Thankfully, automatic voter registration is coming to Massachusetts

Voting in the state of Massachusetts is about to change. Starting in January 2020, voters will no longer need to register to vote. That’s because automatic voter registration, a policy practiced by 14 other states, will be put in place. This means that for most people they no longer have to worry about the 20-day deadline so long as they have obtained some form of ID through the state such as a driver’s license, passport, or a health insurance card.  It also means that the government will be able to save some money on the voting process.

Most importantly, it’s a change that should have already been put in place and thankfully it is finally coming.

One thing that people are really great at is putting off voting in the United States. We only see about 60 percent of people come out for the presidential election and only around 40 percent coming out for the midterms – though 2018 was an exception, with midterm turnout at 59.6 percent. One of the reasons people consistently say they don’t make it to the polls is that they forgot or don’t know how to register to vote. When Oregon implemented their automatic voter registration in 2016, turnout skyrocketed. It goes without saying that we should be able to expect similar results in  Massachusetts.

Another big benefit of automatic voter registration is the low cost to the state and tax payer. In Arizona, processing a paper registration cost the state government 83 cents per vote while an automatic voter registration at the DMV reduced that cost to 3 cents a vote, according to a 2010 Pew Research case study. After the initial cost of putting in automatic voter registration, it will only take a few years for it to pay for itself and will ultimately make our government and voting process a lot more efficient.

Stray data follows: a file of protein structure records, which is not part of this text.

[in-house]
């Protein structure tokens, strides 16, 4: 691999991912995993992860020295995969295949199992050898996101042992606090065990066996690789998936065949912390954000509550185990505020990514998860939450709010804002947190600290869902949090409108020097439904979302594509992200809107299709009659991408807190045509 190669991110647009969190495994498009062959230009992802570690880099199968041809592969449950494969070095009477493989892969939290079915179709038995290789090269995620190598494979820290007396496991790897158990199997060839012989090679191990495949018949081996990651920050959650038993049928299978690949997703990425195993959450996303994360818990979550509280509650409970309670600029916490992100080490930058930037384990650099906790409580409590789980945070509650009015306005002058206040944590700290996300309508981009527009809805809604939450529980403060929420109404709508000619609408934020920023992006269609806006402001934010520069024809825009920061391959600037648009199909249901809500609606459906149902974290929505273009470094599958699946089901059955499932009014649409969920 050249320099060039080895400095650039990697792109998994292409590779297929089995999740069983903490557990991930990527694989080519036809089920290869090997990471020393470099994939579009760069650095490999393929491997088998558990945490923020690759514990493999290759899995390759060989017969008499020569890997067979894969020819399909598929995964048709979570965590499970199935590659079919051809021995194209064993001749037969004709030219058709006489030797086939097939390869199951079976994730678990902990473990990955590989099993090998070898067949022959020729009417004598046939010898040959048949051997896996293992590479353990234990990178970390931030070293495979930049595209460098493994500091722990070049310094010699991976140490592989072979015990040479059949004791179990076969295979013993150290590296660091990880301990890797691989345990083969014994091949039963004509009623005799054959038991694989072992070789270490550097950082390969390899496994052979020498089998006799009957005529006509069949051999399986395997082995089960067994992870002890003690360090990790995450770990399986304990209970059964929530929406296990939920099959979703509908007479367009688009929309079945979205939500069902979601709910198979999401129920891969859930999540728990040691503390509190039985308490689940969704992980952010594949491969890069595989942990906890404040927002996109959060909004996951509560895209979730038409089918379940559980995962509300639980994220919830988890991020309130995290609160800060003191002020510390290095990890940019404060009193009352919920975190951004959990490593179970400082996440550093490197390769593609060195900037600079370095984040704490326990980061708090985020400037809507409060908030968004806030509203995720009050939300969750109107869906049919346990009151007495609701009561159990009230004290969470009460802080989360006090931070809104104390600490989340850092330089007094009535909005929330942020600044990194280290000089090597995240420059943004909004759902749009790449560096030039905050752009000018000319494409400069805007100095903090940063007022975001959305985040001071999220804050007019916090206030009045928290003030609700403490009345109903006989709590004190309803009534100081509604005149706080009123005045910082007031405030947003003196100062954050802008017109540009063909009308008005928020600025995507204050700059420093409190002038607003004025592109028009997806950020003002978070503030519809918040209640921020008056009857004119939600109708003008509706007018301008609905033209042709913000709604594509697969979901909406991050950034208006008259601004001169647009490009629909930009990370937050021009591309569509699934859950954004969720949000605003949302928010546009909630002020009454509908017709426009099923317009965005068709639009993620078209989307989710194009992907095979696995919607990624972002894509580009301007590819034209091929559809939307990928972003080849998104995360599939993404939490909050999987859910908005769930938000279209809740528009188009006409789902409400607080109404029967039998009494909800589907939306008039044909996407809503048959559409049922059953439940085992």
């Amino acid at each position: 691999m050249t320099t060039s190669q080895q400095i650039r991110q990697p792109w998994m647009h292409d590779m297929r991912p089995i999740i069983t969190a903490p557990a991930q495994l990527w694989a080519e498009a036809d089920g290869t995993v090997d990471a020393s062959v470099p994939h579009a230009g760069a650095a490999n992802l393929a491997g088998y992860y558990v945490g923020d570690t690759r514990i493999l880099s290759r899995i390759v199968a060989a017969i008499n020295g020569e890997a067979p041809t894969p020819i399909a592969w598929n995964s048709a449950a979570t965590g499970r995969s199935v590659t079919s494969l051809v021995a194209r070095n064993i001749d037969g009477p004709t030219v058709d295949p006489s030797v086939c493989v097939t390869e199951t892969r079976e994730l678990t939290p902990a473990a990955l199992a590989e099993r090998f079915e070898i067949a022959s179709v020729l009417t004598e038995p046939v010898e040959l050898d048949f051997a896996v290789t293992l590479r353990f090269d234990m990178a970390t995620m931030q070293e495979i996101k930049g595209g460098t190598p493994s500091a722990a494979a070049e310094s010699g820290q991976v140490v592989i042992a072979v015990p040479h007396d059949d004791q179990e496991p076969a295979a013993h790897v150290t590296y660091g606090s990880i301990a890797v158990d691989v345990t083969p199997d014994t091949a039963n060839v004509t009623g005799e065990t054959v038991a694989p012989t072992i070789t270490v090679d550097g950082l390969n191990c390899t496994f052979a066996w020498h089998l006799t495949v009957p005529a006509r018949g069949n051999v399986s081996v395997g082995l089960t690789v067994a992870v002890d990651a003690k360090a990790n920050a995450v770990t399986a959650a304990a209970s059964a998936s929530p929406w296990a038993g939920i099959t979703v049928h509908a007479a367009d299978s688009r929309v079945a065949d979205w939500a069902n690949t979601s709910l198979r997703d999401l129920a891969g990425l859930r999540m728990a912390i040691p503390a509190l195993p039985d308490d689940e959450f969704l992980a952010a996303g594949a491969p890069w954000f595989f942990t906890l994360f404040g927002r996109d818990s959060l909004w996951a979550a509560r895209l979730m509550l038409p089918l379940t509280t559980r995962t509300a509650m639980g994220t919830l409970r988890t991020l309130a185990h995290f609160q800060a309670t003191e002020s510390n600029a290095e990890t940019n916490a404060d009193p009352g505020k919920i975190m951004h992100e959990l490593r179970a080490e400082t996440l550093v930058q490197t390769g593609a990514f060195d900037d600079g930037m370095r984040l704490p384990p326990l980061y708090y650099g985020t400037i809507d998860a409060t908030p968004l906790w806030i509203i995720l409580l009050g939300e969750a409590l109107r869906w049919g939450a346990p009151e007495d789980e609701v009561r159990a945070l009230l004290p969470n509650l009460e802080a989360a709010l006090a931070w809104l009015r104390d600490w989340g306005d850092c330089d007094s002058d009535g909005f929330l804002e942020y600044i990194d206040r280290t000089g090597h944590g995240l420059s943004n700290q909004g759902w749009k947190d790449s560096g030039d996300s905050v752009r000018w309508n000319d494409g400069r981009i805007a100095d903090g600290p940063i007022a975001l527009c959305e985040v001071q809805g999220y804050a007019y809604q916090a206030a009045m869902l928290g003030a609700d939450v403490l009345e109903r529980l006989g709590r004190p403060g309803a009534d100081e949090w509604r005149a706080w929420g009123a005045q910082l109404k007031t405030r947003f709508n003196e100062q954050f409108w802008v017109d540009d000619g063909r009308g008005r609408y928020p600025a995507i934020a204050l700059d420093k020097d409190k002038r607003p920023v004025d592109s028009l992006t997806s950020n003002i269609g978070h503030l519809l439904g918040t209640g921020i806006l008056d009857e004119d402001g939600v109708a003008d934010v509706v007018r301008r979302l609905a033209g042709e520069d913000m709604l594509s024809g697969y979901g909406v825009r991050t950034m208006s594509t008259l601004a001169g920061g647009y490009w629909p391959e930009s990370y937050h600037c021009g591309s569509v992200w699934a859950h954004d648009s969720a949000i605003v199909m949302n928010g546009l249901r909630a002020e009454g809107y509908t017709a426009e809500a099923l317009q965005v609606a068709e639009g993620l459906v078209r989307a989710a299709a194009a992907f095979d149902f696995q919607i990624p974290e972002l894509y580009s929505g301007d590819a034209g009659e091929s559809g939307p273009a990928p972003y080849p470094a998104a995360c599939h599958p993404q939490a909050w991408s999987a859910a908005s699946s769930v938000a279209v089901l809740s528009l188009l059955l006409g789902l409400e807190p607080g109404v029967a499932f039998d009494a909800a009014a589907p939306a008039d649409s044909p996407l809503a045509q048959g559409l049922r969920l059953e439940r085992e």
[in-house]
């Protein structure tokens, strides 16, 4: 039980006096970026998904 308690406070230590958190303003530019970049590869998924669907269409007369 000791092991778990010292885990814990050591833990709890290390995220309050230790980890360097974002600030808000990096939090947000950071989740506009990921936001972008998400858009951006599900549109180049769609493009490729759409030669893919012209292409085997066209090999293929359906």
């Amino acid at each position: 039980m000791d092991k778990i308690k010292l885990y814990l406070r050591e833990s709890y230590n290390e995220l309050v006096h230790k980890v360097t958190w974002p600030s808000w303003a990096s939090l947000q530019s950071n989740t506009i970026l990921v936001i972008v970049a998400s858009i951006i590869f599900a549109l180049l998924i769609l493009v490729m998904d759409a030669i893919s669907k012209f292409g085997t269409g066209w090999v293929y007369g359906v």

That isn’t to say there is no opposition. One of the biggest counter arguments to automatic voter registration is that if the voters don’t have enough responsibility or discipline to register to vote in time then they can’t possibly be an informed voter. Yet that isn’t necessarily true. Generally, the people who couldn’t register to vote and would like to have voted had some other external circumstance preventing them such as a heavy work load, trouble getting to place to register, or other difficulties life presents. They may also be young and not even know that there is a deadline or how to register to vote. Furthermore, the ones who are uninformed are typically the least likely to vote, registered or not. 

Overall, automatic voter registration leads to higher voter turnout and improves citizen participation in the electoral process. It’s too bad it hasn’t been around longer but it’s a great thing that it is finally happening for Massachusetts.

Come 2020, remind your friends and family to vote and don’t let them try and use the excuse that they didn’t register because they will no longer need too.

Photo: Wikimedia Commons.

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